# Where might astrometric observations of the Roadster spacecraft be catalogued?

above: (see small red lines near center of image) Tesla Roadster. 18 Feb. 2018, 11:28 UT. The image above comes from the average of ten, 300-seconds exposures, remotely taken with the 16”-f/3.75 robotic unit (“Pearl”) of Tenagra Observatories in Arizona. The Tesla Roadster is marked with two red lines. At the imaging time, the car was about 3.5 millions of km from the Earth, that is 9 lunar distances. The object was at mag. 21.0. Image by Gianluca Masi (The Virtual Telescope Project) and Michael Schwartz (Tenagra Observatories, Ltd). From Virtual Telescope Project.

below: Zoomed in and cropped showing Roadster's image.

This excellent answer from @MikeG shows exactly how to find a list of observations for a minor planet. But I'd like to ask about a list of observations of an artificial object.

Currently the NASA JPL's Horizons site is also providing predicted trajectory of an unusual spacecraft which is referred to as Roadster. It is the cherry-red Tesla Roadster attached to a roughly 3.6 x 8 meter white rocket body in heliocentric orbit, and it has been tracked by many different observatories because of its unique circumstances. (some GIFs in this answer) Roadster's 4.6 minute rotational period was also recently reported.

Currently Horizons is reporting solution #7. They have been updating their solutions regularly as new observations are made and reported because as Roadster recedes from Earth it is rapidly dimming and will soon pass magnitude +20, so each new solution helps for the reacquisition of the object as it dims.

This trajectory is based on JPL solution #7, a fit to 269 ground-based optical astrometric measurements spanning 2018 Feb 8.2 to 13.4.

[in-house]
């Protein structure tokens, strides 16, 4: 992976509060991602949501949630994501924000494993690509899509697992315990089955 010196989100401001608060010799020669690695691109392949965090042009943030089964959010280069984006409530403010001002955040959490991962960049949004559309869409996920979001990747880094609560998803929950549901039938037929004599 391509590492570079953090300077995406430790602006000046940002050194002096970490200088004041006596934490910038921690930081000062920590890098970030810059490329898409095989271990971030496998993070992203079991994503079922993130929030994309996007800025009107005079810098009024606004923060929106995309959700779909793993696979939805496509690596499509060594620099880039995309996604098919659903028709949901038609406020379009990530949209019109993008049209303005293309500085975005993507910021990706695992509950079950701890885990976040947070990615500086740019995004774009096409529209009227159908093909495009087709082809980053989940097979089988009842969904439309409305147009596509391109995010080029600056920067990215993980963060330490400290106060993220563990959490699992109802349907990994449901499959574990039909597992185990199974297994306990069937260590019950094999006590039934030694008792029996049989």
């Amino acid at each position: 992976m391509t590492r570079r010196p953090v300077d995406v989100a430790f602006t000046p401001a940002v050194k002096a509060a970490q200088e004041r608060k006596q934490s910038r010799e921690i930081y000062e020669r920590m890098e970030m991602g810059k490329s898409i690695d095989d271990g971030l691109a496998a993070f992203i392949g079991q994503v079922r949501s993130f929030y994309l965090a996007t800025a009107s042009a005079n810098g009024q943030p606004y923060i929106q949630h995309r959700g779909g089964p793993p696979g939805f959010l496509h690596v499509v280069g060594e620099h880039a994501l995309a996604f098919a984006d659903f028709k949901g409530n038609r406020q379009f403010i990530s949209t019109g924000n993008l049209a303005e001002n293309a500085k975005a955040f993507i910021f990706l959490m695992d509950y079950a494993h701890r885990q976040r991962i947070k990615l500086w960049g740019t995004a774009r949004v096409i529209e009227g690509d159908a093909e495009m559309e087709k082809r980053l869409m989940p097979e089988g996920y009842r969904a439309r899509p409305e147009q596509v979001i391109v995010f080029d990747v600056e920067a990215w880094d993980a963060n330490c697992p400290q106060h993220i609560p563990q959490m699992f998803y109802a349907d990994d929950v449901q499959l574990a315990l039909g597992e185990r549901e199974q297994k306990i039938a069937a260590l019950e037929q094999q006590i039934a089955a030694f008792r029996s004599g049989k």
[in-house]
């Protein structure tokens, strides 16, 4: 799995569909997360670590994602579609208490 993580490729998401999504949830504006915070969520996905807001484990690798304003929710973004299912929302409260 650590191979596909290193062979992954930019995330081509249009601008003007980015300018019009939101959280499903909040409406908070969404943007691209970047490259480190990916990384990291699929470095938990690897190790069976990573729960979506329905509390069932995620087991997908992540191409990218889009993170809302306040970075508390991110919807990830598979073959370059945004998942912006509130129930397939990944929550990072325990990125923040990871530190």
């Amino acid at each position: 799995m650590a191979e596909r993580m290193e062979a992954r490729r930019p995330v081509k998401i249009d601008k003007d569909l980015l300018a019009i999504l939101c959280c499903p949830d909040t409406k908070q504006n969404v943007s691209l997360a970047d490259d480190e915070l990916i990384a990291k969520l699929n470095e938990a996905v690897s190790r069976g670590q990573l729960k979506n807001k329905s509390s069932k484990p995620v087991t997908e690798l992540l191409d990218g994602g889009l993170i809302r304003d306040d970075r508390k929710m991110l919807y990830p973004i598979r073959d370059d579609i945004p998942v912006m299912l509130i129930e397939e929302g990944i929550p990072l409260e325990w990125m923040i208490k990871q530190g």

Would these observations still be catalogued in an astronomical database of observations? Since it's not a natural minor planet, it seems the Minor Planet Center would not be hosting this information, but it seems it should still be made available to astronomers for identification purposes.

But where?

The header of the Horizons output includes this:

*******************************************************************************
Revised: Feb 13, 2018          Tesla Roadster (spacecraft)             -143205
(solution #7)



and this:

TRAJECTORY:
This trajectory is based on JPL solution #7, a fit to 269 ground-based
optical astrometric measurements spanning 2018 Feb 8.2 to 13.4.

Trajectory name                       Start (TDB)          Stop (TDB)
--------------------------------   -----------------   -----------------
tesla_s7                           2018-Feb-07 03:00   2048-Jan-01 00:00


The Minor Planet Center inconspicuously puts this under "Distant Artificial Satellites Observation." DASO Circulars 561-566 have observations of the roadster 2018-017A. It's also on the short list of artificial objects for which MPC can generate ephemerides.

• Jackpot! This is wonderful, exactly what I was looking for. Thanks for the speedy reply.
– uhoh
Feb 18 '18 at 1:24
• these guys would know phys.org/news/2018-02-tesla-shot-space-collide-earth.html Feb 18 '18 at 1:55
• @com.prehensible thanks for the link. Phys.org usually does an excellent job in their write-ups of current papers and preprints, and this is no exception.
– uhoh
Feb 18 '18 at 3:45
• Currently at 336 individual observations, 330 of which are now used in JPL solution #8.
– uhoh
Feb 21 '18 at 22:33
• I've found a mention of observations as late as 19-Mar-2018, but the last documented observation that the Circulars are showing is on 22-Feb-2018. Any idea why there is a disparity?
– uhoh
Aug 7 '18 at 9:17